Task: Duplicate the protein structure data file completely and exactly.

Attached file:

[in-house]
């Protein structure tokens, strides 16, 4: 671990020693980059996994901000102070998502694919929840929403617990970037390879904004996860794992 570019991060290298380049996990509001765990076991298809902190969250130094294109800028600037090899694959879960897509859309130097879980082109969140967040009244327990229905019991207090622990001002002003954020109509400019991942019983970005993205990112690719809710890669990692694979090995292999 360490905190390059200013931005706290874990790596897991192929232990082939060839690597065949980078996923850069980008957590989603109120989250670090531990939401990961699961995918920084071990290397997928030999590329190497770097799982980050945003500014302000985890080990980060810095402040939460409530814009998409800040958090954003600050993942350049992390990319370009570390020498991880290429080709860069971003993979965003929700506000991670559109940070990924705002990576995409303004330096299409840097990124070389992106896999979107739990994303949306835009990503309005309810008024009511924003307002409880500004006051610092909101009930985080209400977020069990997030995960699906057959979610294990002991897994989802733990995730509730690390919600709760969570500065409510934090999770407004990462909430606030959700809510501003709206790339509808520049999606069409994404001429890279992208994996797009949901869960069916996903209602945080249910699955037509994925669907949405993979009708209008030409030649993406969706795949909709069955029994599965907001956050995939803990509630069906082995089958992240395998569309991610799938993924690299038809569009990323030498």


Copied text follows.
[in-house]
């Protein structure tokens, strides 16, 4: 671990020693980059996994901000102070998502694919929840929403617990970037390879904004996860794992 570019991060290298380049996990509001765990076991298809902190969250130094294109800028600037090899694959879960897509859309130097879980082109969140967040009244327990229905019991207090622990001002002003954020109509400019991942019983970005993205990112690719809710890669990692694979090995292999 360490905190390059200013931005706290874990790596897991192929232990082939060839690597065949980078996923850069980008957590989603109120989250670090531990939401990961699961995918920084071990290397997928030999590329190497770097799982980050945003500014302000985890080990980060810095402040939460409530814009998409800040958090954003600050993942350049992390990319370009570390020498991880290429080709860069971003993979965003929700506000991670559109940070990924705002990576995409303004330096299409840097990124070389992106896999979107739990994303949306835009990503309005309810008024009511924003307002409880500004006051610092909101009930985080209400977020069990997030995960699906057959979610294990002991897994989802733990995730509730690390919600709760969570500065409510934090999770407004990462909430606030959700809510501003709206790339509808520049999606069409994404001429890279992208994996797009949901869960069916996903209602945080249910699955037509994925669907949405993979009708209008030409030649993406969706795949909709069955029994599965907001956050995939803990509630069906082995089958992240395998569309991610799938993924690299038809569009990323030498």